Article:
Those Rottweiler eyes. Big, dark, expressive. Watchful. Taking everything in. Making sure that nothing threatens home or family. Judging the temperament of an angry steer. Following the movements of an adored master or mistress. And saving the life of a desperate man poised on the edge of self-destruction.
Stinky, a ten-year-old Rottweiler, was recently inducted into the Purina Animal Hall of Fame as 2011 Service Dog of the Year for her work as a psychiatric therapy dog helping soldiers with post-traumatic stress disorder. In a tribute to her, owner George Leonard spoke of how Stinky’s unconditional love and nonjudgmental presence had saved several lives.
“One case in particular, the individual…was going to bring grave harm to himself…but he was upset because he thought, well, what’s going to happen to that dog? What am I going to do with that dog? And then Stinky just sat there and stared at him. And then he said, ‘I just can’t do it.’”
Later, the soldier said “Thank God that dog was with me. Having her around definitely saved my life.”
High praise for a dog of a breed that is often at the top of the list in legislation banning or tightly controlling ownership of certain breeds. The Rottweiler has a bad reputation in many minds. Yet, this is a breed that has lived only to serve humans in many capacities over its long history.
Records of the Rottie stretch back almost 2,000 years, when Roman legions on the march used mastiff-type dogs to control and protect livestock. In the German town of Rottweil, the breed was fine-tuned into an all-around helper for tradesmen, pulling small carts, carrying the owner’s purse around his neck for safekeeping, working stock, and guarding family and property. The breed became known as the Rottweiler Metzerhund—the butchers’ dog of Rottweil.
Today’s Rottweiler retains almost all of the characteristics prized in the old Metzerhund. Up to 27 inches tall and weighing in at 90 pounds plus, he is a large, muscular dog with immense strength and surprising agility. He is calm but bold, usually aloof with strangers, and can still be called upon to herd livestock or do draft work when required.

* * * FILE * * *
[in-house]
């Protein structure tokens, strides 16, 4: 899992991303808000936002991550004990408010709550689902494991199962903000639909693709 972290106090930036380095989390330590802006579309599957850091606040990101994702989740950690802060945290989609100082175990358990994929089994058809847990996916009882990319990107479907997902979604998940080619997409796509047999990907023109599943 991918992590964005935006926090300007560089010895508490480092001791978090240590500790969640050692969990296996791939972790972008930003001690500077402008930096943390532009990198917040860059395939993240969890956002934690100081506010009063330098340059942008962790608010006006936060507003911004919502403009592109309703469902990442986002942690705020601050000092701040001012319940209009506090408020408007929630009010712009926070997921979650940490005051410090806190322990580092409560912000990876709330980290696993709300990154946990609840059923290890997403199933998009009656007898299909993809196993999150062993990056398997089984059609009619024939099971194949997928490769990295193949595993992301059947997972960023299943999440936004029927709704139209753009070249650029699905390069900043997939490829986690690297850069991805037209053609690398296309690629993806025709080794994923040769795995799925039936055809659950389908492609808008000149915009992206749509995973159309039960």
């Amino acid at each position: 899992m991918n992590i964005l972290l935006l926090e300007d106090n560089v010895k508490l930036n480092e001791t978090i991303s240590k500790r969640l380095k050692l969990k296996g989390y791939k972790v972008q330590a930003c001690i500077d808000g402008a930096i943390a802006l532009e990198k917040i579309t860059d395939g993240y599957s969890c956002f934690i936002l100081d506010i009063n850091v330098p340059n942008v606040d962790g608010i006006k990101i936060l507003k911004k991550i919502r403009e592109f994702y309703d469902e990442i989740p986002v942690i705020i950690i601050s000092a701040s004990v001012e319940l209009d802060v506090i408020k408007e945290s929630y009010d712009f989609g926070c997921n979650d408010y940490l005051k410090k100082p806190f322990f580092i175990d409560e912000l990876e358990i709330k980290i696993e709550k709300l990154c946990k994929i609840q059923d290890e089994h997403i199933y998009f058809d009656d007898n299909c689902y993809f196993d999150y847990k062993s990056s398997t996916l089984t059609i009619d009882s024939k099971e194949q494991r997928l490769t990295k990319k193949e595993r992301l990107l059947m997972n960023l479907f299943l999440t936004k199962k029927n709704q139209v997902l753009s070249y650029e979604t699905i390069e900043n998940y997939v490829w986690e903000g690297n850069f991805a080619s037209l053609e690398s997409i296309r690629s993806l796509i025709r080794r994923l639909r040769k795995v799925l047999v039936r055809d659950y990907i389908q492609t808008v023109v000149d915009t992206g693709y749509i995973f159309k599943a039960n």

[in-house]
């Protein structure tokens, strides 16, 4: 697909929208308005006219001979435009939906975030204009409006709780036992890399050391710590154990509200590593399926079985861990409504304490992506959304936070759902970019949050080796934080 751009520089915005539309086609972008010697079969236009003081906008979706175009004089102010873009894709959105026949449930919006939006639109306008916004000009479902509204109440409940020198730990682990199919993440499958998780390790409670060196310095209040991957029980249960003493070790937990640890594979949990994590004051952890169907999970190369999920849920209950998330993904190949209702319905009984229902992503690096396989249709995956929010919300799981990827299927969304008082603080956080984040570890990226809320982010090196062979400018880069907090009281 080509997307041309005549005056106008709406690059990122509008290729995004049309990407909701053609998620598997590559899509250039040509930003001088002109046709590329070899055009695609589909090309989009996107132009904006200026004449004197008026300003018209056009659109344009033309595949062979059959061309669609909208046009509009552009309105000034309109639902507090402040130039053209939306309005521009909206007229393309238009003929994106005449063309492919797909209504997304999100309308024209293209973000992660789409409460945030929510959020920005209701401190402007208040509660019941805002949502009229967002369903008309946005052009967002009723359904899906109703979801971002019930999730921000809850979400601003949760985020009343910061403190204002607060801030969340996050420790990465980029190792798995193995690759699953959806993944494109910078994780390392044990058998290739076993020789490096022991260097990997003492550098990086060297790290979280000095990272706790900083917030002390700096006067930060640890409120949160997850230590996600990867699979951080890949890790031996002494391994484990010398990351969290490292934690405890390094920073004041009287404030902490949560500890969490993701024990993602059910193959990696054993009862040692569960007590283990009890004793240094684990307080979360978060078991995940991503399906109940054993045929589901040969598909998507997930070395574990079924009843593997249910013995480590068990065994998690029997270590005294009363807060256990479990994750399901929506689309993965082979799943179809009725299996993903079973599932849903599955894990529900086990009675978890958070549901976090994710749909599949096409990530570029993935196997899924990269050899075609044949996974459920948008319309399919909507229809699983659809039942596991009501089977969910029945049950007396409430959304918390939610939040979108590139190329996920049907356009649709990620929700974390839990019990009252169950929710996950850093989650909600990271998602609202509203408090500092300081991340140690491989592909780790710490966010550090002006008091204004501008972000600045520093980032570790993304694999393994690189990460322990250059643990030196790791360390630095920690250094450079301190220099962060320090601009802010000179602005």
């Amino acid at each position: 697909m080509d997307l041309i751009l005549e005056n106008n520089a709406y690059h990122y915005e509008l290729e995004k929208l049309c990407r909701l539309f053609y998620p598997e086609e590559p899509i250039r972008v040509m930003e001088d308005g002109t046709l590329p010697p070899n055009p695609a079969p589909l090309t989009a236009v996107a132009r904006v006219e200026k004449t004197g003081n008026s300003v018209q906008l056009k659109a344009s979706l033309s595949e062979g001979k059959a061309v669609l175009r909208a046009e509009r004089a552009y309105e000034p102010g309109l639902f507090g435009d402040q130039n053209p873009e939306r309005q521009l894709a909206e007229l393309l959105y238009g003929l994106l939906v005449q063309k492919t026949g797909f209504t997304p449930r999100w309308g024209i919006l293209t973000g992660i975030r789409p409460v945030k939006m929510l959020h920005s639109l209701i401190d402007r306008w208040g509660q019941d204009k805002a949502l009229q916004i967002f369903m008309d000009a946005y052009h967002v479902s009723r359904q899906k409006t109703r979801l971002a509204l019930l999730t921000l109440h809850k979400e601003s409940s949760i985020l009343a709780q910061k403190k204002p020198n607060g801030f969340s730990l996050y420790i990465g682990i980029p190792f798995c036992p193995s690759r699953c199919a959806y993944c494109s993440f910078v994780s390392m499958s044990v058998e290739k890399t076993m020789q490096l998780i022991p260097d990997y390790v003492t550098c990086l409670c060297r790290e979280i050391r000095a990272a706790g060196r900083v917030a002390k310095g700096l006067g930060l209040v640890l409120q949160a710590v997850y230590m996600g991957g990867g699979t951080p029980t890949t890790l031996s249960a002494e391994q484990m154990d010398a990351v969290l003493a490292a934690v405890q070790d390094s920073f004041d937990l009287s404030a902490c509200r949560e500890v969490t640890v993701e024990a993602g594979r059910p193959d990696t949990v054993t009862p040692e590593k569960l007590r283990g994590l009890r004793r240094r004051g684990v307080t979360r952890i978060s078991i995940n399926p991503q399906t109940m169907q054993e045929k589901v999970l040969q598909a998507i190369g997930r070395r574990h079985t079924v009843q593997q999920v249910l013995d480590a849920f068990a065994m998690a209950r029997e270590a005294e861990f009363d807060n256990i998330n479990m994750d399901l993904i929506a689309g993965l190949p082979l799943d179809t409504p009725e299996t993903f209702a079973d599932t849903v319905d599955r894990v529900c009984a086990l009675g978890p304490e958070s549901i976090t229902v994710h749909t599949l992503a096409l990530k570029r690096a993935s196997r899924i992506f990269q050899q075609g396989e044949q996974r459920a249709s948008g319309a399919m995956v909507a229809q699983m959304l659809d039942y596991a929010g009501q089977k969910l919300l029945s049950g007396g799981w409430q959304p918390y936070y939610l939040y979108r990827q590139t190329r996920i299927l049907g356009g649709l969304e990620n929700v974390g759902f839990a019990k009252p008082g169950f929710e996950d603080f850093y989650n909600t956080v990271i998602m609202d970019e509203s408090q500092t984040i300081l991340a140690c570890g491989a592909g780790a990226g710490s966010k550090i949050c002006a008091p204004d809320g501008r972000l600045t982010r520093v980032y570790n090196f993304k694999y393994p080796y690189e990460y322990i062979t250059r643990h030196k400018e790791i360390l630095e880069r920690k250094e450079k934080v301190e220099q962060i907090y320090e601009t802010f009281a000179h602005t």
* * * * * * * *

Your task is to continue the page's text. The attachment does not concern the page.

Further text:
The American Kennel Club website states: “An inherent protector, the Rottweiler is self-confident and responds quietly and with a wait-and-see attitude to influences in his environment.”
A Rottie will determine what is under his protection, stake out a territory, and defend it. In The Rottweiler Handbook, (Barron’s, 2001) Joan H. Walker writes: “The Rottweiler is very territorial. This is part of the essence of the Rottweiler. To the pet owner, this means that he or she will need to work regularly with the Rottweiler to keep the dog’s territorial aggressiveness in control.”
Control and leadership are vital when dealing with this breed. The American Rottweiler Club advises potential owners: “Ownership of a Rottweiler carries much This is a breed that has lived only to serve humans in many capacities over its long history. greater than average legal and moral responsibilities, due to traits possessed by this breed, their size and strength.” Rotties that are not given consistent and firm training are likely to challenge their owners for alpha status in the household, a recipe for disaster.
“Rottweilers are by nature an assertive, confident breed. Males in particular will try to dominate their owners, if given the opportunity,” Walker writes. Author Richard G. Beauchamp (Rottweilers for Dummies; Hungry Minds; 2001) states: “Without the proper training, a Rottweiler can become an unruly brute. A Rottweiler wants—and needs—a leader in his life.”
The Rottweiler with a job to do and guidance in how to do it is a happy dog. Not every Rottie will be given the responsibility and freedom to do the fantastical things the Rottweiler main character in the Good Dog, Carl! children’s books gets to do in the course of babysitting his young mistress, but almost all Rotties will enjoy obedience, agility, carting, herding, or some other purposeful training.
These robust dogs are generally healthy individuals, but like most large breeds, reach their senior years fairly early, around age seven. Two health issues owners should be especially aware of are hip and elbow dysplasia and gastric torsion. Dysplasia is often seen in Rotties, though responsible breeders are working to reduce the incidence. Gastric torsion, also called “bloat,” is a life-threatening condition in which a dog’s stomach flips or becomes twisted, causing gases to accumulate in the stomach and cutting off the blood supply to vital organs. The death rate from gastric torsion is shockingly high—about 33 percent—and Rottweilers are at risk, so owners need to be vigilant and take preventative measures, such as feeding several smaller meals during the day rather than one large meal, and restricting vigorous exercise after eating. For more on health issues related to this breed, visit rottweilerhealth.org.
The Rottweiler, standing proud in his striking coat of black with tan markings, is a handsome and hard-working member of the community, and it is fortunate for those soldiers whose lives Stinky saved that breed-specific legislation did not succeed in banning Rottweilers in that jurisdiction. One soldier could have been speaking of all Rotties when he said of Stinky: “That dog’s got a lot of love to give.”